National Weather Service
Drenching storms moving across Northern California on Saturday were helping the state catch up on normal rainfall totals for the year, but forecasters stressed that one rainy weekend would barely move the needle on California’s three-year drought.
A series of storms heading toward Northern California could bring more rain to parts of the region in one weekend than they have seen so far this season.
Hours of steady rain Saturday from northern California’s third winter storm in a week raised hopes that the state was moving out of its driest three years in history – while still deeply locked in drought.
Clouds will likely put a damper on the view of Thursday afternoon’s partial solar eclipse.
Rising temperatures, falling humidity levels and Santa Ana winds are elevating fire danger in bone-dry Southern California, and forecasters say the building fall heat wave will push temperatures well above normal from San Diego to San Francisco.
The National Weather Service has rated the tornado that touched down in Glenn County Wednesday as an EF1.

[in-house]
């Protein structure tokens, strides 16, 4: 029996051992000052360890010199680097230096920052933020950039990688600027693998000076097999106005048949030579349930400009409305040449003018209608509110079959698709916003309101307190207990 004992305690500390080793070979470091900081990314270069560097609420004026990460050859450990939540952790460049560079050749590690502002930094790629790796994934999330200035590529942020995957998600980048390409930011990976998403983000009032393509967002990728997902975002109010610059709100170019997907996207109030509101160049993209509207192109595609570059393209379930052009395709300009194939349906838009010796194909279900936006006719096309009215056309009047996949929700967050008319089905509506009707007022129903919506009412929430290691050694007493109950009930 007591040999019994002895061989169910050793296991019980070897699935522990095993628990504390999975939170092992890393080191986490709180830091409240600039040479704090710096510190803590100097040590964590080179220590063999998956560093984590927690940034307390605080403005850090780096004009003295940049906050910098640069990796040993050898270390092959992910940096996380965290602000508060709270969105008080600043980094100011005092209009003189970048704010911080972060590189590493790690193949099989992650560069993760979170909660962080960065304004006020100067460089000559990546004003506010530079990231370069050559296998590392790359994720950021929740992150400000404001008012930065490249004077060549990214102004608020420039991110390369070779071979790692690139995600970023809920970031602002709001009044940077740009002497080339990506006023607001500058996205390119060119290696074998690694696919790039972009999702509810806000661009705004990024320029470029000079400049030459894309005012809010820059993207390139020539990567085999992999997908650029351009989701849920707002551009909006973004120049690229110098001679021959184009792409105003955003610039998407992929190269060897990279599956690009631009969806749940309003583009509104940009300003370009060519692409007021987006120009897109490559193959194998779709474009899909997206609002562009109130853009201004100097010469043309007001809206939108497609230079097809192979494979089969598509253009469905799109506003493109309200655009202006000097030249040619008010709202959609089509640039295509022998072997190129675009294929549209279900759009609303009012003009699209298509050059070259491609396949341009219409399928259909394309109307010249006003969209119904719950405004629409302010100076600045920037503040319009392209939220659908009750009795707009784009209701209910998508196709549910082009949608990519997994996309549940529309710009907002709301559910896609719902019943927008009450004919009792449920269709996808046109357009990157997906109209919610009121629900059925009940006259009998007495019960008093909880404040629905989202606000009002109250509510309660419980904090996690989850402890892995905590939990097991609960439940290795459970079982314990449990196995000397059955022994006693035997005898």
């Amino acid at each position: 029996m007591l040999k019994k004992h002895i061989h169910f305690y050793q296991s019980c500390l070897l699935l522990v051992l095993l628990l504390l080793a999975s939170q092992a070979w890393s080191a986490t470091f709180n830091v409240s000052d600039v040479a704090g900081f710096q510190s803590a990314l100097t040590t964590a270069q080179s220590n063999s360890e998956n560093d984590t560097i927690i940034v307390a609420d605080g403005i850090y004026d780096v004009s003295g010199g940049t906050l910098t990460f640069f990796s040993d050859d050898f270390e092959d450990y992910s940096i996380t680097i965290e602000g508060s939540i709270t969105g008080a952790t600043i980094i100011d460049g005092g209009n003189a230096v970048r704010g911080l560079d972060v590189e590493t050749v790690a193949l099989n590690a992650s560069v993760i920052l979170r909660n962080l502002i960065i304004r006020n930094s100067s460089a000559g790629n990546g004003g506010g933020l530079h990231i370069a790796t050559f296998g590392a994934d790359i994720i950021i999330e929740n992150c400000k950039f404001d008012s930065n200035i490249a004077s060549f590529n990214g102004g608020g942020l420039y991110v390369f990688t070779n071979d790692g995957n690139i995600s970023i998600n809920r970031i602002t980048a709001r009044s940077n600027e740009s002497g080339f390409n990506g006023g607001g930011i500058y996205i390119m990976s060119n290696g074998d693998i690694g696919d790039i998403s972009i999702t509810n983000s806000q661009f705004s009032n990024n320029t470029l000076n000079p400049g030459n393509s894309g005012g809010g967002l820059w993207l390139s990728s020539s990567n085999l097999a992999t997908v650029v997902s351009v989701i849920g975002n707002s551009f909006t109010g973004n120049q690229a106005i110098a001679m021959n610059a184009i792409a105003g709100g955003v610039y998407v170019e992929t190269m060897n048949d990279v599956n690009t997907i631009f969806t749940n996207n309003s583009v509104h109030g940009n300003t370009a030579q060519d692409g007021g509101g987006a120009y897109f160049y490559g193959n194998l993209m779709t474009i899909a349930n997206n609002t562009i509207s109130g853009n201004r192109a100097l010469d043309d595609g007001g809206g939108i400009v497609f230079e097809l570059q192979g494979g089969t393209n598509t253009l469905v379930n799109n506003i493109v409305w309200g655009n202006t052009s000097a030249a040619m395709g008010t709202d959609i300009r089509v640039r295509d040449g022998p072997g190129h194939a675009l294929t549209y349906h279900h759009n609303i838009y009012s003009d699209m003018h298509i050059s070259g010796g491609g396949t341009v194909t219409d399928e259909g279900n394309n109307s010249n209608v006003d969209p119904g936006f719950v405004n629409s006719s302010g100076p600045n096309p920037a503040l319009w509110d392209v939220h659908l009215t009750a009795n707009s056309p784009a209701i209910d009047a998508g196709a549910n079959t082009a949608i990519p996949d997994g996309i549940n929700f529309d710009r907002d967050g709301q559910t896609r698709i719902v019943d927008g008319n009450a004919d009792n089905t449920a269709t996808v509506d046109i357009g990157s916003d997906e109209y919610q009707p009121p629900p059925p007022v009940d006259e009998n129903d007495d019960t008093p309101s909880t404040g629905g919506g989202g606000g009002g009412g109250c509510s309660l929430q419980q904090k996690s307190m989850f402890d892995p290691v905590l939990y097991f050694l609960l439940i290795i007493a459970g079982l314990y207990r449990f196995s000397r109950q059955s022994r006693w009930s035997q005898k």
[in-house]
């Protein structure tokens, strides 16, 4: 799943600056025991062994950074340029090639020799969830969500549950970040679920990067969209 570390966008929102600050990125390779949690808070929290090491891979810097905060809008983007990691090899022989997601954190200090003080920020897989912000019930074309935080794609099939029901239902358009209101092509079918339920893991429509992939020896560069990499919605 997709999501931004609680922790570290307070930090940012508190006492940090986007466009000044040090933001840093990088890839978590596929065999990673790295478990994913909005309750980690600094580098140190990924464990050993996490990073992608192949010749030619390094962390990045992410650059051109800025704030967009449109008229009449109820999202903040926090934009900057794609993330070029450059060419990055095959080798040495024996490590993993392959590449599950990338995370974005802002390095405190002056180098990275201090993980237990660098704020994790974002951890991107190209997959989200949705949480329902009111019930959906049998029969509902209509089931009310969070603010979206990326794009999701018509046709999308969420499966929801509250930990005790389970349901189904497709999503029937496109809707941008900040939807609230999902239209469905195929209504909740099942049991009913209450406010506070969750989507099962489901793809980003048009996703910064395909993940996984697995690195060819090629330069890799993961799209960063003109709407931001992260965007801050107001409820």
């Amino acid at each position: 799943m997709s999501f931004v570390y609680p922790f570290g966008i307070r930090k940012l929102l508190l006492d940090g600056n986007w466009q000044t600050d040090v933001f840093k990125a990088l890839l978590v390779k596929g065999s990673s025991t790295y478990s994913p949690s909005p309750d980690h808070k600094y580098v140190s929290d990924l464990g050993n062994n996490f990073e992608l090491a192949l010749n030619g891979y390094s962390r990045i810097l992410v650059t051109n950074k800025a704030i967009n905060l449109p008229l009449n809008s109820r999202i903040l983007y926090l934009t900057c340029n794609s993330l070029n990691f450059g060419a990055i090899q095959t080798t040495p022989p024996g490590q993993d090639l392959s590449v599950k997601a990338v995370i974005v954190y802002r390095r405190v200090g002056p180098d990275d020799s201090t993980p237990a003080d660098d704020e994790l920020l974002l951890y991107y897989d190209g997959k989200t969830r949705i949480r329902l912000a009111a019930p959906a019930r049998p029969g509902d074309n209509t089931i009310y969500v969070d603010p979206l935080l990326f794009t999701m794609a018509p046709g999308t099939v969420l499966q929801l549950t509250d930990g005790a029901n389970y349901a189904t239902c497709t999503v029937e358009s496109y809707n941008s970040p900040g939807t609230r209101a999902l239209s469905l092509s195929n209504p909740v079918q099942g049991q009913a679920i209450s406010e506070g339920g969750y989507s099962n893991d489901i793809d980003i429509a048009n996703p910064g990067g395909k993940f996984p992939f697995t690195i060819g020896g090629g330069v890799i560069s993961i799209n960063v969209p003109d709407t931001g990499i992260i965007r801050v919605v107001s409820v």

The National Weather Service is asking tornado spotters to be on the lookout for weak funnel clouds that could be hitting the northern part of the Sacramento Valley Wednesday.
The National Weather Service has given Friday’s tornado spotted near Woodland an EF0 rating.
Rain from Southern California storm not enough to ease the state’s drought.
Sacramento ended 2013 14 inches below average rainfall.
Folsom tells homeowners to turn off sprinklers as Folsom Lake was at 367 feet on Monday, or 21 percent of capacity and 43 percent of normal for this time of the year.
Three of the victims died at homeless encampments in San Jose, while a fourth died in a garage “with the door opened.”